Contemporary American Literature
Gender, Masculinities Studies
Contemporary American Literature
Spanish literature (1700-contemporary), Queer Studies and Theory, Gender Studies (in particular, Masculinity Studies), Post-modernism, Reception Theory, German philosophical influences on 19th-century Spanish cultural discourse, and the intersections of law, medicine, science, culture, art, and literature in 18th- and 19th-century Spanish discourse.
My current research examines the concept of ecomasculinity in contemporary fiction. My broader research interests include ecocriticism, gender/masculinity studies, comics studies, and transatlantic nature writing/environmental literature (1800-present). I am the recipient of the 2017 British Association for Contemporary Literary Studies (BACLS) Postgraduate Essay Prize, the 2018 British Association for American Studies (BAAS) Postgraduate Essay Prize, and the 2019 Irish Studies Association of Australia and New Zealand (ISAANZ) Postgraduate Essay Prize.
I am an independent academic focused in the following research areas:
Professionally, I am a Year 9 English Language and Literature teacher at a secondary school in Mexico City.
I am a Ph.D. Student in Hebrew Bible/Old Testament at the Graduate Theological Union and I research Biblical hermeneutics. My current project is to construct an Asian American hermeneutic at the intersection of postcolonial theory and gender theory (specifically masculinity studies). I also have secondary and tertiary research interests in Ugaritic mythology as well as Filipino American theology. I hold master’s degrees in religion and theology from Yale University and Boston University, respectively, as well as bachelor’s degrees in psychology and biblical studies from George Fox University.
‘Paul, the Lovesick Apostle’, International Meeting of the Society of Biblical Literature (Paul & Pauline Literature unit), July 2021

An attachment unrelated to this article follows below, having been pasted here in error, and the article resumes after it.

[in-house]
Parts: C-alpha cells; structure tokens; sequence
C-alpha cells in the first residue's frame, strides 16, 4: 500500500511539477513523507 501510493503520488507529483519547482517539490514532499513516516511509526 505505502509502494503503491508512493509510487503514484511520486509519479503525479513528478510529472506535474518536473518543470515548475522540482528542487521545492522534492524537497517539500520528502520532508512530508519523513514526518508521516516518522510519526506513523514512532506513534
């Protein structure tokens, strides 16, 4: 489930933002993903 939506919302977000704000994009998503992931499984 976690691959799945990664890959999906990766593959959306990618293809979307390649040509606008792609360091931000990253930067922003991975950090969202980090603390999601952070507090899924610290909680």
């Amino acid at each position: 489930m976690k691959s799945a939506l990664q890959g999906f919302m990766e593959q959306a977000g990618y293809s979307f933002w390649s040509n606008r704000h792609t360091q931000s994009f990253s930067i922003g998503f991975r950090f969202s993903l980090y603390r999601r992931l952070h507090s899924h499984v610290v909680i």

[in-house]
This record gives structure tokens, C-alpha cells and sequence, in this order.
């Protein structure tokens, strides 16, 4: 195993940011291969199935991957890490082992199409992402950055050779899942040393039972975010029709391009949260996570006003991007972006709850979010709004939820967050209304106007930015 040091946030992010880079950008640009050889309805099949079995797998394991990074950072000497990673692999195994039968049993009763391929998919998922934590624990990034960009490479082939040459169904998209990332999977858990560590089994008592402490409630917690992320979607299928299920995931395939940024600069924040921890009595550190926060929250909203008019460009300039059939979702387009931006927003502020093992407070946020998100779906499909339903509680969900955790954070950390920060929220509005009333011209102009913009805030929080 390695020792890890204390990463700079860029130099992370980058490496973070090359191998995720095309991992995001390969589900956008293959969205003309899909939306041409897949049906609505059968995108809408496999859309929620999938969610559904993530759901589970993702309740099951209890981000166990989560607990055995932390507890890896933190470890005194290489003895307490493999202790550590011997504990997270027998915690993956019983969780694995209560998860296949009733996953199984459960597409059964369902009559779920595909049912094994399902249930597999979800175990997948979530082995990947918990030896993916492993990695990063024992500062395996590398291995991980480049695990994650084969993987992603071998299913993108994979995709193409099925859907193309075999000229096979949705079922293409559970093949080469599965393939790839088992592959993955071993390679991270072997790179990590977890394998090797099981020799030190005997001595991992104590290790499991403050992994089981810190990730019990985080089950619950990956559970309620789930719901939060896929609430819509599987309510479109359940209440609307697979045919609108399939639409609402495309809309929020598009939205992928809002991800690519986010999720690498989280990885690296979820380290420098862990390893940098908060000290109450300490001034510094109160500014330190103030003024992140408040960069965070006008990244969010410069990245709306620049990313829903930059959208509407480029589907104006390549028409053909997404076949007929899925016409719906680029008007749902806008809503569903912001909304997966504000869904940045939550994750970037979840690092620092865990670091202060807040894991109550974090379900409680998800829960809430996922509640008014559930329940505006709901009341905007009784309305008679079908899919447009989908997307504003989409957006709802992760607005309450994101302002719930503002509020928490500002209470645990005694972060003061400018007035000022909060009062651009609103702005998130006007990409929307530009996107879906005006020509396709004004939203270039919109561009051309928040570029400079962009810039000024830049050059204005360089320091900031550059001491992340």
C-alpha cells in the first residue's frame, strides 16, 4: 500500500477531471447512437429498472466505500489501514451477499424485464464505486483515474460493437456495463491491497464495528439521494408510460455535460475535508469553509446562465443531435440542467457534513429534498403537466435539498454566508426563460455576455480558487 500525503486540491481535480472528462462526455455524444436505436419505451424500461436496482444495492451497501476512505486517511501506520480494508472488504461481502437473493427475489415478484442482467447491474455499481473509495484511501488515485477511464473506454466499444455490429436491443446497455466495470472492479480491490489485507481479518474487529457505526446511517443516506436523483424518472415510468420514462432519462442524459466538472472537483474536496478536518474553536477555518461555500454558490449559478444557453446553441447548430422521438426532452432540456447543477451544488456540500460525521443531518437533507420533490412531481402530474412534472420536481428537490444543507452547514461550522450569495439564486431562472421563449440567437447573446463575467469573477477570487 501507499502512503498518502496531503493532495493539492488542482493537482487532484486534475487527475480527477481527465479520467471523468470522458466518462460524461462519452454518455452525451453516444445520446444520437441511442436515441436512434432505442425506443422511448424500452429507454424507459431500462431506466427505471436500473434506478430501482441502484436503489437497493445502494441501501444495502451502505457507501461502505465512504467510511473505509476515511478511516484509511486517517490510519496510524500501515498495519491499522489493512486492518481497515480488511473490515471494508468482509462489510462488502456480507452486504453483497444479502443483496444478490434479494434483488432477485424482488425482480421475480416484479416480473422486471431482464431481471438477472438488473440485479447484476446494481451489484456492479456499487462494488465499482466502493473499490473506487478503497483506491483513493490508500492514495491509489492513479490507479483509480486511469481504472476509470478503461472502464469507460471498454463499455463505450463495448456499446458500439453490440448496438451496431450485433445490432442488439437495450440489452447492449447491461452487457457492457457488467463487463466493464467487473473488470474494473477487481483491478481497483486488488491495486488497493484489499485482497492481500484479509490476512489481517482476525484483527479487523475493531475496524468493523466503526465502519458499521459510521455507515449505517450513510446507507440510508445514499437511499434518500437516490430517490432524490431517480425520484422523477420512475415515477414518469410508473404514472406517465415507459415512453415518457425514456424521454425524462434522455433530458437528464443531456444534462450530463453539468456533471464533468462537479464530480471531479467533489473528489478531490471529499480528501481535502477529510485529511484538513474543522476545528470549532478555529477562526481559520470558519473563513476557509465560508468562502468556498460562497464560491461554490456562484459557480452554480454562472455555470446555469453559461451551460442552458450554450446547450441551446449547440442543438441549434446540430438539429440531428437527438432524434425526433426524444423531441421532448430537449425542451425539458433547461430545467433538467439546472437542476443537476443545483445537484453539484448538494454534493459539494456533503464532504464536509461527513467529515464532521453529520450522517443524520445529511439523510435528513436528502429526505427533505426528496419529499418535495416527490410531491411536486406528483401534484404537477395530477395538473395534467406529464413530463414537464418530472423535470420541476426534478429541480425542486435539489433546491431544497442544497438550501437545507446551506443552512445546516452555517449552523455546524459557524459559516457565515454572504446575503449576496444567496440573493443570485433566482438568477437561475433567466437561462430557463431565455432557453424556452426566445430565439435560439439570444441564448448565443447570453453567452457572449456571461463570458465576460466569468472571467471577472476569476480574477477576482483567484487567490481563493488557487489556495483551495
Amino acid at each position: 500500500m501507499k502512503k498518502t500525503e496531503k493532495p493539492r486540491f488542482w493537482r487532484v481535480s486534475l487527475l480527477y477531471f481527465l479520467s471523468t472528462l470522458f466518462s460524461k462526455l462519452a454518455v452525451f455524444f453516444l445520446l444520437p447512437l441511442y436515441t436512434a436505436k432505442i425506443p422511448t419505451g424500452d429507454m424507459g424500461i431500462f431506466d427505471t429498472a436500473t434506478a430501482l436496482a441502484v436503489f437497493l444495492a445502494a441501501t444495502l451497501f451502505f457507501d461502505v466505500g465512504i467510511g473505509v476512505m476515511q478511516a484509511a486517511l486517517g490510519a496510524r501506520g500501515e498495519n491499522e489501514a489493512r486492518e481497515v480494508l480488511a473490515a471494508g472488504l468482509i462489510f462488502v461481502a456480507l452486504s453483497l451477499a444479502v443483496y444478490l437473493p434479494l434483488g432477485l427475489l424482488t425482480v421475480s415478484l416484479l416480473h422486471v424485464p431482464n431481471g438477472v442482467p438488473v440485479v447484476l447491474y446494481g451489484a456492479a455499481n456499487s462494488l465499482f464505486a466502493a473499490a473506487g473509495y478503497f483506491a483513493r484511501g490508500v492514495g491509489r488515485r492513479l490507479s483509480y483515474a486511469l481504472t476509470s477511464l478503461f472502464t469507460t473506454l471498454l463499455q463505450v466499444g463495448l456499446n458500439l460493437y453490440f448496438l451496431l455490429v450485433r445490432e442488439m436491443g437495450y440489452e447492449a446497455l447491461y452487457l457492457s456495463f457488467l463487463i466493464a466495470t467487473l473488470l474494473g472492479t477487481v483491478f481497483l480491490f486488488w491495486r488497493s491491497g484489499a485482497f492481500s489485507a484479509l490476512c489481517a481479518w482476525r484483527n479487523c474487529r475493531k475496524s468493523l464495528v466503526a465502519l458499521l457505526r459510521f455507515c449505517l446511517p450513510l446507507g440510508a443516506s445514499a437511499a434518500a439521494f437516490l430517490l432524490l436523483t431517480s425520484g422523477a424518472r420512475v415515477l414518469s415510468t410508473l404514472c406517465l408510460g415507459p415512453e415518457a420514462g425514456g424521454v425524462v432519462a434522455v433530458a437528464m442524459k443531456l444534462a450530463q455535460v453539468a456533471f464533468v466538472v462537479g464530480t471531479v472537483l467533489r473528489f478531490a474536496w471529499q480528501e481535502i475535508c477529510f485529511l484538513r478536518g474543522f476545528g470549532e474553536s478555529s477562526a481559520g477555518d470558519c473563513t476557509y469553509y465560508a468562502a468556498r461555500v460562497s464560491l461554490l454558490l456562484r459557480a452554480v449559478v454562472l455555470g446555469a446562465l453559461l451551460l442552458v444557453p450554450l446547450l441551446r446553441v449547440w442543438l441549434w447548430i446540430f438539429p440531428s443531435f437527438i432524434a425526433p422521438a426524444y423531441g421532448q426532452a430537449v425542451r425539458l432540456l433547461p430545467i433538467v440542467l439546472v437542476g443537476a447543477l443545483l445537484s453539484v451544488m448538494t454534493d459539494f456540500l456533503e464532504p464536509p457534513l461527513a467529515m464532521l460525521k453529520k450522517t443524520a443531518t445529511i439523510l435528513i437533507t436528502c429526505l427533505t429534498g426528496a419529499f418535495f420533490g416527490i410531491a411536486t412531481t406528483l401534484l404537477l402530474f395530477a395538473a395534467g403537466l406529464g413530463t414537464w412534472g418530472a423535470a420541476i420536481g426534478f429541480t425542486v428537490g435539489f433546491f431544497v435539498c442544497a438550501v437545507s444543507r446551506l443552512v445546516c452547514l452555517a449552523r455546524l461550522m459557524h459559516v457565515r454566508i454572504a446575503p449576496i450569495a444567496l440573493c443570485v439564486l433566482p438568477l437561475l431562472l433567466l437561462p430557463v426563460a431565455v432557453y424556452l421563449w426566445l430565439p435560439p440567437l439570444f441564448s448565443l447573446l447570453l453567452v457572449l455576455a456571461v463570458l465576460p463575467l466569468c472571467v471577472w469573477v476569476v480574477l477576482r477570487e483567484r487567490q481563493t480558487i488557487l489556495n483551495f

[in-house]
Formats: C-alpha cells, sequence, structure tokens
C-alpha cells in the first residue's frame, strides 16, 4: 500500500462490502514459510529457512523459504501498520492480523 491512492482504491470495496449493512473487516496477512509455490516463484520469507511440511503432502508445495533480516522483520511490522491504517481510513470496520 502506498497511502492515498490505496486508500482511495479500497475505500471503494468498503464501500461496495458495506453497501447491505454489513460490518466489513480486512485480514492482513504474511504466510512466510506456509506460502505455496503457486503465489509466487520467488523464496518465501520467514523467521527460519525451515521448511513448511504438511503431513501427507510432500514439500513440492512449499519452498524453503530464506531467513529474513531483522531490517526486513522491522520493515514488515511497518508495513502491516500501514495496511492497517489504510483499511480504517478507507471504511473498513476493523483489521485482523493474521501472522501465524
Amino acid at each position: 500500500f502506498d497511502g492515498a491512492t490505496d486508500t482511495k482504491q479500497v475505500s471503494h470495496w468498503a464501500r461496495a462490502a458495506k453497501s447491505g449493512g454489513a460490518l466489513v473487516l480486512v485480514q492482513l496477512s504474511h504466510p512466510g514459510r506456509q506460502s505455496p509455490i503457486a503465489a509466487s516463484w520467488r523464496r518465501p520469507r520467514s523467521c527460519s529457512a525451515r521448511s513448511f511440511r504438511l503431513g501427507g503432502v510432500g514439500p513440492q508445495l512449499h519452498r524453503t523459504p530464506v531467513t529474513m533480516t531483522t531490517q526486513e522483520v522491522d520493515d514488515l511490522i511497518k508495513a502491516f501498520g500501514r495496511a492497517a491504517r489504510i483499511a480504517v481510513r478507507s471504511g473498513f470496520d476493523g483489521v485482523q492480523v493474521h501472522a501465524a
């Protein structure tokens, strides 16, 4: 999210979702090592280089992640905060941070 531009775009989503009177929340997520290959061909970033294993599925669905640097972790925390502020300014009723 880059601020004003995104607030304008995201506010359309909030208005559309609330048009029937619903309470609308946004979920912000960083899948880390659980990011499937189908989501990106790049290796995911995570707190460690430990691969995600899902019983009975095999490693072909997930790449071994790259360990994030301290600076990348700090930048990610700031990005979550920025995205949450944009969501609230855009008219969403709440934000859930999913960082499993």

‘Becoming a Pauline Scholar: Masculinity Studies and “Proper” Pauline Studies’, British New Testament Society Conference (Paul session), August 2021
‘Re-forming Romans 8: First Reformed and Reversing the (Eco)Hermeneutical Flow’, Annual Meeting of the Society of Biblical Literature (Bible & Film unit), November 2021
Previous conference papers:
‘Becoming a Man: Paul and Masculinity Studies’, King’s College London Biblical Studies Research Seminar, 17th February 2021
Grace Emmett and Hannah-Burke Tomlinson, ‘Paul and Proper…
I recently completed my PhD thesis (at King’s College London) on Paul and masculinity. I’m interested in gender-critical approaches to Paul’s letters, the New Testament generally, the reception of biblical texts in film, and analysis of contemporary Christian men’s movements. My PhD thesis—entitled ‘Becoming a Man: Un/Manly Self-Presentation in the Pauline Epistles—looks at four different modes of self-presentation in Paul’s letters and asks how these can be read through the lens of masculinity studies. Considering his disclosure of bodily weakness/es, dubious ‘marks’ (circumcision and stigmata), self-professed enslavement to Christ and those he leads, as well as his maternal personas, I highlight the complex manner in which Paul’s masculinity is constructed. Turning Paul’s claim in 1 Cor 13:11 to have ‘become a man’ into a question, I ask: how does Paul become a man exactly? And who else agrees that he has successfully become one? I am also a co-host on The Two Cities podcast, which explores the intersection between theology and culture.
I am Associate Professor of English at the University of Stavanger, Norway. I am currently working on a book project for Routledge on beards and masculinity in American literary history. Previously, I was an Irish Research Council Postdoctoral Fellow at University College Dublin, Ireland (2015-2017). My project focused on the transnational flâneur and masculinity in early American Literature. My PhD thesis (Queen’s University Belfast, 2013) was published as Masculinity in Contemporary New York Fiction with Routledge in 2015. I have published a range of articles on such topics as New York flâneurs, Freud and masculinity, fatherhood, and the sociological value of studying men and masculinities.